In an exclusive interview with the Editor of KBB Review Rebecca Nottingham, the CEO of the Bathroom Manufacturers Association Tom Reynolds and our Sales & Marketing Director Mike Tattam comment on soaring freight costs and the impact on showroom retailers.
The BMA raised the alarm on the developing shipping container crisis back in December when it revealed global shutdowns, followed by a sudden spike in demand, were causing congestion at ports and inevitable disruption to the supply chain.
According to many suppliers kbbreview spoke to, the ongoing situation has led to “whopping price hikes” in shipping container costs which suppliers suggest will be impossible to bear in the short-term, leading to price increases on goods.
Speaking to kbbreview Mike Tattam (pictured right), said: “To quote one shipper: “shipping costs have gone mad!”. In August, the container freight rate (for a 40’ High Cube) was $1,675. By November this had risen 72% to $2,875. As of December 1 it was $7,000. During January, costs have risen further to $15,000 – 614% higher than in January 2020.
“The massive hike in container costs makes surcharges and price rises unavoidable for suppliers and retailers should expect to see these passed on to any product coming into the UK via the main ports.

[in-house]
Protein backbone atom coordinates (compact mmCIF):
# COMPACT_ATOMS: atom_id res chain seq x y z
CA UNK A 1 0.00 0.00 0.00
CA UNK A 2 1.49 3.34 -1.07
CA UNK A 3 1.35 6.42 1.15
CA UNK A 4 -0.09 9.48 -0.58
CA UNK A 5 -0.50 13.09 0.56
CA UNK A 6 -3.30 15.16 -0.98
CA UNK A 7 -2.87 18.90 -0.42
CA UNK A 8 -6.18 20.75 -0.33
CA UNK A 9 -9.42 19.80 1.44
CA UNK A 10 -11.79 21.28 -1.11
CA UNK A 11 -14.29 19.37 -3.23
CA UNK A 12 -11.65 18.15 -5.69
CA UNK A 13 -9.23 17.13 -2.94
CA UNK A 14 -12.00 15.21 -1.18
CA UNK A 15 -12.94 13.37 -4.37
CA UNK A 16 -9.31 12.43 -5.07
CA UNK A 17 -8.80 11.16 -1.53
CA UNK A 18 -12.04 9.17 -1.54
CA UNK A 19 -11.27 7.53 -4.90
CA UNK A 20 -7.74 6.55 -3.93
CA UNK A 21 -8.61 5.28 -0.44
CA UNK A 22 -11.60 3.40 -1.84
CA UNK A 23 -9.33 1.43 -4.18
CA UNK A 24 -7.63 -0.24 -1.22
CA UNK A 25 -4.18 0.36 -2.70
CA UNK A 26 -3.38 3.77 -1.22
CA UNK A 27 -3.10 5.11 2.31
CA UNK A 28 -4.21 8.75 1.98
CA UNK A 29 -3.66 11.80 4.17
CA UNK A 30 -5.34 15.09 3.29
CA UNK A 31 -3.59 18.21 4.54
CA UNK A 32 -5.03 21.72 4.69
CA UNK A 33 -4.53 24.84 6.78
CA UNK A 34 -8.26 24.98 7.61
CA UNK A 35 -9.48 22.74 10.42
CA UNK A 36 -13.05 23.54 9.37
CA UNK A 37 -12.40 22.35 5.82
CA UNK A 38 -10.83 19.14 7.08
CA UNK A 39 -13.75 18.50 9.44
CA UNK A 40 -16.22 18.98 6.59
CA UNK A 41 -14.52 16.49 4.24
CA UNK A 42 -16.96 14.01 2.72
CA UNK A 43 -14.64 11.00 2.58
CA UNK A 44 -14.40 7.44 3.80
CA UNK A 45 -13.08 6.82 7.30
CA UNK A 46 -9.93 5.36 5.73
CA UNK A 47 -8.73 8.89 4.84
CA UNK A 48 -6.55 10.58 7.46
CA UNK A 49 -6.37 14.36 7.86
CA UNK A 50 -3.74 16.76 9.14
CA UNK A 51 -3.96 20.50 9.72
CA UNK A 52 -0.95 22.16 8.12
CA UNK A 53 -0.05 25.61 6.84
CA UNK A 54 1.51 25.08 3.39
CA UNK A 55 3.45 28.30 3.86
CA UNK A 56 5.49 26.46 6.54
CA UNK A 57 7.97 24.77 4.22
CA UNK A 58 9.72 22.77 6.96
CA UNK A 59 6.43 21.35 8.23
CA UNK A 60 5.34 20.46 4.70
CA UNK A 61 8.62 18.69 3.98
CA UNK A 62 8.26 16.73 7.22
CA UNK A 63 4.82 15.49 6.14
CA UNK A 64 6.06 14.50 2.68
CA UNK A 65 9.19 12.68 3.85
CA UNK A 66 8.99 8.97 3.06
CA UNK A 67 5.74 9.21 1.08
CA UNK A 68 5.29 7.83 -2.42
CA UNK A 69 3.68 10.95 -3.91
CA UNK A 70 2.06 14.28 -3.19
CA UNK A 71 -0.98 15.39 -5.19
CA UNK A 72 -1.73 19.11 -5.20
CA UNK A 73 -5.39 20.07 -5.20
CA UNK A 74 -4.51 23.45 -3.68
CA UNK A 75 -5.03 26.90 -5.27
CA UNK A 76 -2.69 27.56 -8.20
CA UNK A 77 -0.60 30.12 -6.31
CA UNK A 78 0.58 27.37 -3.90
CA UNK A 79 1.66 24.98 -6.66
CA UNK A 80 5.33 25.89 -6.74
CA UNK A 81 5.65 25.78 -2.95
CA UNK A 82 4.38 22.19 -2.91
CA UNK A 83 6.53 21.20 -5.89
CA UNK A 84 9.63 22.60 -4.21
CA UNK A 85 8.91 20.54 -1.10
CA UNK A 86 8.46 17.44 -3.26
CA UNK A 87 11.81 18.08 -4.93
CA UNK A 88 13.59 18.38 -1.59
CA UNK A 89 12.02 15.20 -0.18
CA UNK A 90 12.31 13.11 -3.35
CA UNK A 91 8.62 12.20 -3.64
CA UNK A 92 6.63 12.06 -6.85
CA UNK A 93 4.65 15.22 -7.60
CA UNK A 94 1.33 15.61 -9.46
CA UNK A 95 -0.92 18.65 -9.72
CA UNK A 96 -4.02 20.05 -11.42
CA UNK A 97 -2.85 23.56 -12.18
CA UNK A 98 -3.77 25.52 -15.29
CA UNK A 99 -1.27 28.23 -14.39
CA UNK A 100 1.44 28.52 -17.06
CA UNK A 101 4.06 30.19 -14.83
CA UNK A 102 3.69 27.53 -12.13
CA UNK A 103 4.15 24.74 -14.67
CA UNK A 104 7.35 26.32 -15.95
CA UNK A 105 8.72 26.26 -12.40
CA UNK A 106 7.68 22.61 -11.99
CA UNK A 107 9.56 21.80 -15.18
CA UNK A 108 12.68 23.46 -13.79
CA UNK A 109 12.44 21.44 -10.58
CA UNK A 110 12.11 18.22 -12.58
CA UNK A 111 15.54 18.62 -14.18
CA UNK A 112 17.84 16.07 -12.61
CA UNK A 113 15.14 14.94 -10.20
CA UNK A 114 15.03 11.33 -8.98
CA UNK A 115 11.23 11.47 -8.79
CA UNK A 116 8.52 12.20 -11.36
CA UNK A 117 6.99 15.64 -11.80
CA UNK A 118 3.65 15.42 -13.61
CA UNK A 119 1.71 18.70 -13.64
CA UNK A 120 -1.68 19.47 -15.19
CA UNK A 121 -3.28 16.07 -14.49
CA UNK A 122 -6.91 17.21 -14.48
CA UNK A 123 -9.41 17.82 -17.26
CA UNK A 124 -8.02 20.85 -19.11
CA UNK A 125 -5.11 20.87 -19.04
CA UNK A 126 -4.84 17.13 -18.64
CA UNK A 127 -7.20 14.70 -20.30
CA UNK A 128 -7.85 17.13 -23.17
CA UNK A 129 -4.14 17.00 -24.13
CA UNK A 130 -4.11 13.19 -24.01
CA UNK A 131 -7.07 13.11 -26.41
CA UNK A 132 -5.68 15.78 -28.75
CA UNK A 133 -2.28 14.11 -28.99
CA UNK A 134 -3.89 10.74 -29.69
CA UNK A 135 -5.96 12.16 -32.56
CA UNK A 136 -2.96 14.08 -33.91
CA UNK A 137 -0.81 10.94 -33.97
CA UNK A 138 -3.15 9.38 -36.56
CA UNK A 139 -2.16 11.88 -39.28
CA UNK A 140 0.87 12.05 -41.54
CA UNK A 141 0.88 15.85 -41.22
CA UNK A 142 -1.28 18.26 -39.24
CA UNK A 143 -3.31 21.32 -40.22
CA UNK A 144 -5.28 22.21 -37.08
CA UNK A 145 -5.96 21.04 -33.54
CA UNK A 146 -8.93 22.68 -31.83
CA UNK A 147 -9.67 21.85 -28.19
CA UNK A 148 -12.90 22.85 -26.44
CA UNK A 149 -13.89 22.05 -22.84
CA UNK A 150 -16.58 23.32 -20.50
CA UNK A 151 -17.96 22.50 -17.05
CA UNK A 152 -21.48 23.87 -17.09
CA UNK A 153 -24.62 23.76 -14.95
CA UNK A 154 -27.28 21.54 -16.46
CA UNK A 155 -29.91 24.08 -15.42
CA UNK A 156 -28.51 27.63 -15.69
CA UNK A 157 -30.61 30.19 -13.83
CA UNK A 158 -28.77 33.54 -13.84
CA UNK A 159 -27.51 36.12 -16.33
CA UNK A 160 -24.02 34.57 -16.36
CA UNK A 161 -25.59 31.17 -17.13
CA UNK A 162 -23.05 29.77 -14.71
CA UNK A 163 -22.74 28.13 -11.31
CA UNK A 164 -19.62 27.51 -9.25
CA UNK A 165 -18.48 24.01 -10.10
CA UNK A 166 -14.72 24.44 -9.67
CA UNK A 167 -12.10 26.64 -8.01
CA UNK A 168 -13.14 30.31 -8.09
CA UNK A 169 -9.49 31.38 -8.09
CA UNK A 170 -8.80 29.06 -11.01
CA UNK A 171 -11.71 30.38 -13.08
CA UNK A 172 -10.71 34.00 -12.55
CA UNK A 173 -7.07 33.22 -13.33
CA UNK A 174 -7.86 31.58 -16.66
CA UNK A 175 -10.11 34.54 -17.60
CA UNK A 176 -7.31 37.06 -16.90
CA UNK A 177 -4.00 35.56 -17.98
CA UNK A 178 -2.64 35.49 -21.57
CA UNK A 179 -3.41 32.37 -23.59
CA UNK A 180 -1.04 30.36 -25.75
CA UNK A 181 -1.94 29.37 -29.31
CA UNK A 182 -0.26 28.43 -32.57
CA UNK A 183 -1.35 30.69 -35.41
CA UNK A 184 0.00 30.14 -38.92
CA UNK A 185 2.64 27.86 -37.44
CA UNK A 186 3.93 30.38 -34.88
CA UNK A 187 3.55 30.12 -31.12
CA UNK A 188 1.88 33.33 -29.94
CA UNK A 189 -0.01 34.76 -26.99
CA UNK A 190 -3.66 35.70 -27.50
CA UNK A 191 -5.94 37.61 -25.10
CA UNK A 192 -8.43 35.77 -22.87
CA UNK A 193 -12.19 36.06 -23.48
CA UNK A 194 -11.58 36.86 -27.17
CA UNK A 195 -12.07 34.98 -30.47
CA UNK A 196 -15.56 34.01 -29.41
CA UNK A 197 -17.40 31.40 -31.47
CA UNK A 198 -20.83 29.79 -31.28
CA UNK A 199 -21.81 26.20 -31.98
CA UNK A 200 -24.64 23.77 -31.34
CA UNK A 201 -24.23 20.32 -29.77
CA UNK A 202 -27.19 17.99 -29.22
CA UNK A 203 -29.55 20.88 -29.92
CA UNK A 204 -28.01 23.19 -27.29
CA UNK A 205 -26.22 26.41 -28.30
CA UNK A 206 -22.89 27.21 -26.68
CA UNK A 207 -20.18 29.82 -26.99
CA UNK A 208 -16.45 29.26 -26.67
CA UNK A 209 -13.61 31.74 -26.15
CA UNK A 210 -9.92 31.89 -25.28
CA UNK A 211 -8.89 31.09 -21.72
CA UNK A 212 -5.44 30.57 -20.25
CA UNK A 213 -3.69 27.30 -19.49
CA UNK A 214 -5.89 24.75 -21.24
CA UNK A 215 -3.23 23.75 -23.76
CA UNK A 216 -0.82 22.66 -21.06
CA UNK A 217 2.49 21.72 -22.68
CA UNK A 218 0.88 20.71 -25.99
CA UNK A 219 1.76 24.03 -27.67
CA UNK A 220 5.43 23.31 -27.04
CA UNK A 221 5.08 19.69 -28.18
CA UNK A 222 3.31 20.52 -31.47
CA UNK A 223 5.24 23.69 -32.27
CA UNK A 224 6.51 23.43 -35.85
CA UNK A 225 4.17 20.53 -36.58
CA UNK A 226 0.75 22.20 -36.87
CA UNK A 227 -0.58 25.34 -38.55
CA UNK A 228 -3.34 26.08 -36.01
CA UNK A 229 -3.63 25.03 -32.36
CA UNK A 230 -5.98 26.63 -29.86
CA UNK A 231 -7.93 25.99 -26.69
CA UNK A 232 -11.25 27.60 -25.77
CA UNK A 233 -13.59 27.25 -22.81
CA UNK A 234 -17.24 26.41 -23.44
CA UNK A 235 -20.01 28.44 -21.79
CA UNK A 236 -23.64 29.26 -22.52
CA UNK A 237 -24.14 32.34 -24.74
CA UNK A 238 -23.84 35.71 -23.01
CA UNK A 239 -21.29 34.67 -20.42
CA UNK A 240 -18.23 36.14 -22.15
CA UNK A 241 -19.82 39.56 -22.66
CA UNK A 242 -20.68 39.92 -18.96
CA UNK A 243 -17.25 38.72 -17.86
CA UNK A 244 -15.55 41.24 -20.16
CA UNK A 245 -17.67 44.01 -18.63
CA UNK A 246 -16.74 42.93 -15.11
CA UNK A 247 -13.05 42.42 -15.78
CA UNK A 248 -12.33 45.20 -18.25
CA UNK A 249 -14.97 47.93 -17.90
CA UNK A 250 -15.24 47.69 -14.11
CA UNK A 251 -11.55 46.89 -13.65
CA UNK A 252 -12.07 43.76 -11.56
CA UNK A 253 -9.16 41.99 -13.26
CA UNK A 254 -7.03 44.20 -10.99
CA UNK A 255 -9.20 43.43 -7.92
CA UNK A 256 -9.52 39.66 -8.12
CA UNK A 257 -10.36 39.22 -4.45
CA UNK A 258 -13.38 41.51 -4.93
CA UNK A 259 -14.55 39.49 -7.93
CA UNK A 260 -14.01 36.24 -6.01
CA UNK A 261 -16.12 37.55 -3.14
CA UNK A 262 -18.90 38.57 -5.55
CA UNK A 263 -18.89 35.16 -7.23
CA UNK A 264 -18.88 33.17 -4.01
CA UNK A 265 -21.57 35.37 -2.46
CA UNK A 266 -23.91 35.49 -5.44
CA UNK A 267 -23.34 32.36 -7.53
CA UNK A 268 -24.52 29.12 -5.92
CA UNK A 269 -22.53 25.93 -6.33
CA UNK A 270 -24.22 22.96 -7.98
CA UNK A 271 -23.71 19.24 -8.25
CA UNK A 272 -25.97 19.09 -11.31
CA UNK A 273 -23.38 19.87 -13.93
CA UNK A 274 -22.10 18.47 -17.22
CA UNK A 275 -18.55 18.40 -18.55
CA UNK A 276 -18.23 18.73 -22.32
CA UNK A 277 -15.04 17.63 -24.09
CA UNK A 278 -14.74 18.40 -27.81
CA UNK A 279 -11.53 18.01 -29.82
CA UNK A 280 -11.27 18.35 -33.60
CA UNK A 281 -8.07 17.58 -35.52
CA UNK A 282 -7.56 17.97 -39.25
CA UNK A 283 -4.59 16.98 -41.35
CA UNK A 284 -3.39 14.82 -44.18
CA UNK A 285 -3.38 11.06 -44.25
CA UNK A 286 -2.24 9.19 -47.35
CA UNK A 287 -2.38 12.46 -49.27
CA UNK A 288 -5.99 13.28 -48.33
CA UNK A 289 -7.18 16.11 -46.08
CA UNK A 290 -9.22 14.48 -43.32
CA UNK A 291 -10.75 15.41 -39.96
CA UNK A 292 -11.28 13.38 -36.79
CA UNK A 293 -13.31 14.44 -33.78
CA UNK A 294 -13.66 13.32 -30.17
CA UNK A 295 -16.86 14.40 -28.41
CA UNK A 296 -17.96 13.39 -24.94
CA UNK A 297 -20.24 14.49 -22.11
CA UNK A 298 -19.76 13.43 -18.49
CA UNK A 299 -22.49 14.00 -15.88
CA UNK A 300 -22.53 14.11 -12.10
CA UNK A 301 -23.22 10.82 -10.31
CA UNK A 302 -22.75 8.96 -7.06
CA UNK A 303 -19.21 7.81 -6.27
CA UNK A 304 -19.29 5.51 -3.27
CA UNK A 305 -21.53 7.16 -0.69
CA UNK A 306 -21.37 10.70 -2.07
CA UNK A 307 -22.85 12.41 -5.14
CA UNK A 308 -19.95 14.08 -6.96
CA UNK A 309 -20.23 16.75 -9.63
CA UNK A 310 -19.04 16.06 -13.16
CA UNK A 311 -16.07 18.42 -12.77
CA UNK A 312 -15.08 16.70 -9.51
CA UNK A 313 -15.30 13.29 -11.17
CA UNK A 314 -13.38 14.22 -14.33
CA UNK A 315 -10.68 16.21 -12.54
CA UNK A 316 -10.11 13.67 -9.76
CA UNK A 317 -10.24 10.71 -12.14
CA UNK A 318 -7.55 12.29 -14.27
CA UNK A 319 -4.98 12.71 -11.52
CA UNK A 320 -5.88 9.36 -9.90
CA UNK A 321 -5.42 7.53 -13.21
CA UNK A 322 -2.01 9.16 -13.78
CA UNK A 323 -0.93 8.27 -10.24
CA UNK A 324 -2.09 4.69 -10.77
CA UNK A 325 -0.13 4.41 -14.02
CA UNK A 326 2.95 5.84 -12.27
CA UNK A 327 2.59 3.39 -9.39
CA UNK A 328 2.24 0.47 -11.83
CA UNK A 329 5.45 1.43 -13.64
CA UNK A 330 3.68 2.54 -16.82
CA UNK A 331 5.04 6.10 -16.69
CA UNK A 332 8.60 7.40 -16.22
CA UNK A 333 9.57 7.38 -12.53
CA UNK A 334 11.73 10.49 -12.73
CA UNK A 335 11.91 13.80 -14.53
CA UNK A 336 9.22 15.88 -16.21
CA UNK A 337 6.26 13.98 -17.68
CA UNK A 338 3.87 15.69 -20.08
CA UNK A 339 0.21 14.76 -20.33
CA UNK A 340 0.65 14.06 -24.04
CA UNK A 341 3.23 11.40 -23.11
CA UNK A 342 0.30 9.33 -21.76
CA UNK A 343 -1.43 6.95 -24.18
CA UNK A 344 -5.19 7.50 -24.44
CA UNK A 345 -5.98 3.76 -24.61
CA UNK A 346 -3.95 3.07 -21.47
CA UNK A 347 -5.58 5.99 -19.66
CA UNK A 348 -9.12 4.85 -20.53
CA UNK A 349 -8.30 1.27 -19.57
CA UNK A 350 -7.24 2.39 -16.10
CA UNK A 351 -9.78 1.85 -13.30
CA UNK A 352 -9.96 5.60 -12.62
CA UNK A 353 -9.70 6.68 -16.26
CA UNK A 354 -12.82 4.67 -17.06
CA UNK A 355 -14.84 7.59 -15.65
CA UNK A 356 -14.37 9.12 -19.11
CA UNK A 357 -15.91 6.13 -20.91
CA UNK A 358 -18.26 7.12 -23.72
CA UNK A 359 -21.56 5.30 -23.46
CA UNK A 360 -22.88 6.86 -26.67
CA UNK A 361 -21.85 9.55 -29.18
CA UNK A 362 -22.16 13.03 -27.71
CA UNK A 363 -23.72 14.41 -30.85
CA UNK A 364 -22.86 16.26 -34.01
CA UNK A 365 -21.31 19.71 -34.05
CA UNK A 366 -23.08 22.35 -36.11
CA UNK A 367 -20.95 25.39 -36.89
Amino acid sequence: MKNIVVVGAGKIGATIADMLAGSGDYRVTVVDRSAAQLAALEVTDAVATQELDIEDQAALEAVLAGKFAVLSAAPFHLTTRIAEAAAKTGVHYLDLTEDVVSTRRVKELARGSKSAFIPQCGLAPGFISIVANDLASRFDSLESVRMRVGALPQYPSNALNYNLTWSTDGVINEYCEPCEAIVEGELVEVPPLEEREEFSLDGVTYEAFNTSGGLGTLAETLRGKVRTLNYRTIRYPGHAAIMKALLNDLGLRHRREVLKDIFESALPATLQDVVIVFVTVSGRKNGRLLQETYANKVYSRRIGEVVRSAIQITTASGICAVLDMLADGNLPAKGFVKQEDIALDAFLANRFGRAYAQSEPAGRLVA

“Surcharges, of course, are temporary and will be removed when shipping problems unwind, but price rises are permanent.
BMA CEO Tom Reynolds (pictured below) said added: “Poor availability of containers and fierce competition between European and the more lucrative pacific trade routes has multiplied the cost of shipping, in some cases ten-fold. While manufacturers will attempt to minimise the impacts on retailers and customers as far as possible, it is an extraordinary additional cost that will be impossible to bear beyond the very short term.”The obvious challenge to retailers is passing on and explaining these increases to consumers, many of whom are already uneducated when it comes to the cost of KBB products and who are also likely to be under pressure financially due to the pandemic.
“Explaining convincingly to Mr and Mrs Miggins why there are surcharges is another challenge for retailers,” said explained Tattam. “But successful supply partnerships work closely together, sharing information about stocks and expected sales, and support retailers with independently sourced information they can use to explain this to their customers, and help protect their sales.”
According to Tattam, one potential positive of the situation for showroom retailers is that the rising costs would be felt by online retailers too and, therefore, level the playing field in terms of pricing.
“Cheap online imported products are having the same problems, or worse,” he said. “Cheap products suffer the same container shortages and carry the same high shipping costs but they are a higher proportion of total costs, so the knock-on price increases to customers are greater.”